A Mathematical Problem-Solving Approach to Identify and Explore Instructional Routes Based On the Use of Computational Tools

A Mathematical Problem-Solving Approach to Identify and Explore Instructional Routes Based On the Use of Computational Tools

Copyright: © 2010 |Pages: 17
DOI: 10.4018/978-1-61520-897-5.ch017
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To what extent do technology developments influence teachers’ instructional practices? How can teachers incorporate mathematics education research into their learning activities? What types of mathematical and didactical knowledge becomes relevant for teachers to foster students´ development of conceptual understanding, and problem-solving approaches? It is argued that a community of inquiry, formed by teachers, mathematicians, and mathematics educators, becomes important to examine and analyze in-depth mathematical tasks or problems. Interaction within this community is based on fostering an inquisitive or inquiring approach to identify, to make sense, and comprehend mathematical ideas, or relations, and to solve problems. Furthermore, the use of computational tools (dynamic software and hand-held calculators) could help teachers and students explore and analyze mathematical tasks in ways that can enhance and complement paper and pencil approaches.
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Mathematical problem-solving perspectives have framed and guided the development of multiple research programs, and supported curriculum proposals in mathematics education for the last four decades (Schoenfeld, 1985; 1992; NCTM, 2000). Delving into the development of problem-solving research and discussing its influence in mathematics instruction requires the identification of core or fundamental issues; that is, an inquiry into problem-solving involves not only identifying themes and research directions, but also discussing the types of developments, changes and challenges that this field is facing today. What are the principles or common tenets that distinguish and unify research programs or instructional practices that are based on problem-solving approaches? To what extent have those principles evolved, been modified, or changed as a result of the development and use of computational tools? Focusing on these questions will help in characterizing and reviewing significant problem-solving developments as well as identifying key elements around the principles and possible identity of problem-solving as a domain and its corresponding academic agenda. Current themes and trends associated with problem-solving approaches document the extent to which the development of computational tools has influenced the development of research and problem-solving practices.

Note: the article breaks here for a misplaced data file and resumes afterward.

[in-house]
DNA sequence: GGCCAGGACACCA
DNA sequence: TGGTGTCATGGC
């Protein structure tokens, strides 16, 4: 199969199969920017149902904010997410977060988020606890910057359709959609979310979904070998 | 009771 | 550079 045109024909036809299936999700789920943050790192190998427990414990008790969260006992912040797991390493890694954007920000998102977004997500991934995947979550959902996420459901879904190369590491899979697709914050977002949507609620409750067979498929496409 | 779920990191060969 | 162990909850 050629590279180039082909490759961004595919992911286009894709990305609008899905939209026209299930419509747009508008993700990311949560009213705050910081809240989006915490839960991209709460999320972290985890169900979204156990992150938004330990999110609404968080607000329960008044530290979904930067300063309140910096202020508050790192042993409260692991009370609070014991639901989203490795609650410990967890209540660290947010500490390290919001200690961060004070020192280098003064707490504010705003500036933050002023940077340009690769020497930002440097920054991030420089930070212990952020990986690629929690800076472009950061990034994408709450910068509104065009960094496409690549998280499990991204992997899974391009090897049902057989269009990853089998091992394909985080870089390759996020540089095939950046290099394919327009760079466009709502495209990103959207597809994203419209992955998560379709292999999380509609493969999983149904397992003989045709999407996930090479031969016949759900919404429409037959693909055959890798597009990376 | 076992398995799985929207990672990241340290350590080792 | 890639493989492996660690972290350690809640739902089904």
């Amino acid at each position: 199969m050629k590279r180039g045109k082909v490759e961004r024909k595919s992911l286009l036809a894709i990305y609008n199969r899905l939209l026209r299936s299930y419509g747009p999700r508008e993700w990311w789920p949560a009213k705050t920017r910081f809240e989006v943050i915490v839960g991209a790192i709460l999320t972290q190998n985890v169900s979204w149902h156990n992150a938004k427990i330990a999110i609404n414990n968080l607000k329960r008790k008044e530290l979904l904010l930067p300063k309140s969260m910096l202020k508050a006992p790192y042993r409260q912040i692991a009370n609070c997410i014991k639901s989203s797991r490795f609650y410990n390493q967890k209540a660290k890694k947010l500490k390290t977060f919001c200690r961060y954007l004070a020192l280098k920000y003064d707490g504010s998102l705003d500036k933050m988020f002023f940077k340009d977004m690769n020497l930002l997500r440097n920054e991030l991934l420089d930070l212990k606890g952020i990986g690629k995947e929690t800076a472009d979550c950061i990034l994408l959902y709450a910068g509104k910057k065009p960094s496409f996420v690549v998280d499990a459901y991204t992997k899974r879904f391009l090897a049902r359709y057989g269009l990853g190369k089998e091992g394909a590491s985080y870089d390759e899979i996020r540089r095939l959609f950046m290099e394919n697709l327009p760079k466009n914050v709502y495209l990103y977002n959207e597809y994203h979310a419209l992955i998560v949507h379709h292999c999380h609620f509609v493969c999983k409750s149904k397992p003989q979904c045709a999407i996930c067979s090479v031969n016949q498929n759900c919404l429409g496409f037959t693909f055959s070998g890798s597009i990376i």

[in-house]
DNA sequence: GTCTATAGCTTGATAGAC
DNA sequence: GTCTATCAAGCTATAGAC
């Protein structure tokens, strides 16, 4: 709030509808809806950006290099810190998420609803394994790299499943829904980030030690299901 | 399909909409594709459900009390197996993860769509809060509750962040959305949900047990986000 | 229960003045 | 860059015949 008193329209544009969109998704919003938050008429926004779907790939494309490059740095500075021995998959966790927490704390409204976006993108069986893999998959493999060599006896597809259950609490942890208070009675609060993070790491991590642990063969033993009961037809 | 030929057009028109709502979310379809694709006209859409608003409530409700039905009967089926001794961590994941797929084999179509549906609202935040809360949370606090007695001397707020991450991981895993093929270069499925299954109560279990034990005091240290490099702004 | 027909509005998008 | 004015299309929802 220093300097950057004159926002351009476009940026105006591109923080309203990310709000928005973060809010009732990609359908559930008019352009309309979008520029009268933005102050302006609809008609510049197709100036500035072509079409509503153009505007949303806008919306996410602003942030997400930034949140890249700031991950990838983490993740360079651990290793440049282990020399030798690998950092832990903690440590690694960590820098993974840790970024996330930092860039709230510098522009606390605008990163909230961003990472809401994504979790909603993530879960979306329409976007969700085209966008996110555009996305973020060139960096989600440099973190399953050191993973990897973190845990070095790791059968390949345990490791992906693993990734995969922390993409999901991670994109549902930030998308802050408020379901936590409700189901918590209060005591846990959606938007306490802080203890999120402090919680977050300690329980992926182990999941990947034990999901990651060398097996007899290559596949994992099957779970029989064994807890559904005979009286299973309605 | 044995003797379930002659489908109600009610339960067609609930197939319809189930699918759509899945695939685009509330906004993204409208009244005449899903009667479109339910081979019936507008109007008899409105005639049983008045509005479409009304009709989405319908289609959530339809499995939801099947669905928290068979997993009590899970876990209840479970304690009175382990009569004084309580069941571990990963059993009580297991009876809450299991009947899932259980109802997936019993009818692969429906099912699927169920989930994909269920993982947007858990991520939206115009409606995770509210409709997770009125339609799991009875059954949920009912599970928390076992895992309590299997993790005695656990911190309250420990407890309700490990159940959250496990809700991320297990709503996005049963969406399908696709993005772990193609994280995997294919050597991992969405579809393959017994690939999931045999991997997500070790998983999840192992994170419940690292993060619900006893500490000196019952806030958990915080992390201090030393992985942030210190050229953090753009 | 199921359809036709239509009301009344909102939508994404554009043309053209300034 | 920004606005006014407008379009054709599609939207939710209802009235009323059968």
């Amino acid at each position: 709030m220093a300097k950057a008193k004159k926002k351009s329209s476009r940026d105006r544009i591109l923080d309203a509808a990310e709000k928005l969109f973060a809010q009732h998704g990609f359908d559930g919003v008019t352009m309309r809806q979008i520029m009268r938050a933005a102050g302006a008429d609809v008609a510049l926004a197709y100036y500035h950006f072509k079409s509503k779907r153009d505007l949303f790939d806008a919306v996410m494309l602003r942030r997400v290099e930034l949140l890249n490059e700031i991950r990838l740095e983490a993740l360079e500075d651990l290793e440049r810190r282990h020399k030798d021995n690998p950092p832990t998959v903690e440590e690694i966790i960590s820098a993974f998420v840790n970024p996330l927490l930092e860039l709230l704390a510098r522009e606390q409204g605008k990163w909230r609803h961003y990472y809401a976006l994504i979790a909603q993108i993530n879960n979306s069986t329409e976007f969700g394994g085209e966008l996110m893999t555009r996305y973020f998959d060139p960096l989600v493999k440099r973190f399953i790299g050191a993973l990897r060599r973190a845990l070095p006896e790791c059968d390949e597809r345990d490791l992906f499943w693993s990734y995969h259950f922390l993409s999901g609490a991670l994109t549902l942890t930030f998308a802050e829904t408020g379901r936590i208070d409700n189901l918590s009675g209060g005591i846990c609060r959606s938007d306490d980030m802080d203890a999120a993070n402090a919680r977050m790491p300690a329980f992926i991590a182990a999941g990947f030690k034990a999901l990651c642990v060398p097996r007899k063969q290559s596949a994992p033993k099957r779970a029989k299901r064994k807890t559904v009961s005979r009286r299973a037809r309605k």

It is relevant to identify features associated with the characterization of problem- solving as a research and practice domain in mathematics education. Lesh & Sawojewski (2007) recognize that “the patterns that form a problem-solving identity are complex, involving varied motivational patterns, affective reactions, and cognitive and social engagement in different circumstances both within a given task and across tasks” (p. 776).

Does problem-solving in mathematics education have a common agenda, or does it have multiple themes and interpretations? Törner, Schoenfeld, & Reiss (2007) invited a group of educators who had been involved in problem-solving projects to document and discuss the influences and developments in their countries educational system. They asked them to elaborate three questions as a guide to present and structure their contributions: What are the major ideas in research? What are the main themes in curricula? And what are the relationships between research and curricula, as mediated by politics? The contributions in their publication included a variety of themes that involve the use of the terms problem and problem-solving, the study of teachers’ practices, students beliefs, and cognitive and metacognitive developments, the influence of problem solving in organizing the mathematics curricula, the relation between problem-solving approaches and international assessments, e.g. Program for International Student Assessment (PISA), and the use of digital or computational tools in problem-solving activities. This multiple agenda illustrates numerous ways to utilize the construct of problem solving to investigate and promote students’ construction or development of mathematics knowledge.

This chapter does not intend to review the developments in the teachers’ education field and how they use problem-solving approaches (see for example, Sowder, 2007); rather, the inquiry focuses on ways in which the use of computational technology might offer a new avenue for teachers to revise, extend, and reflect on their mathematical and didactical knowledge for teaching. Thus, the focus of the chapter will be on extending a problem-solving framework proposed by Polya (1945) to include a systematic use of computational tools. To this end, a task is used to illustrate and discuss problem-solving episodes that are relevant to foster and structure the development of their students’ mathematical thinking.

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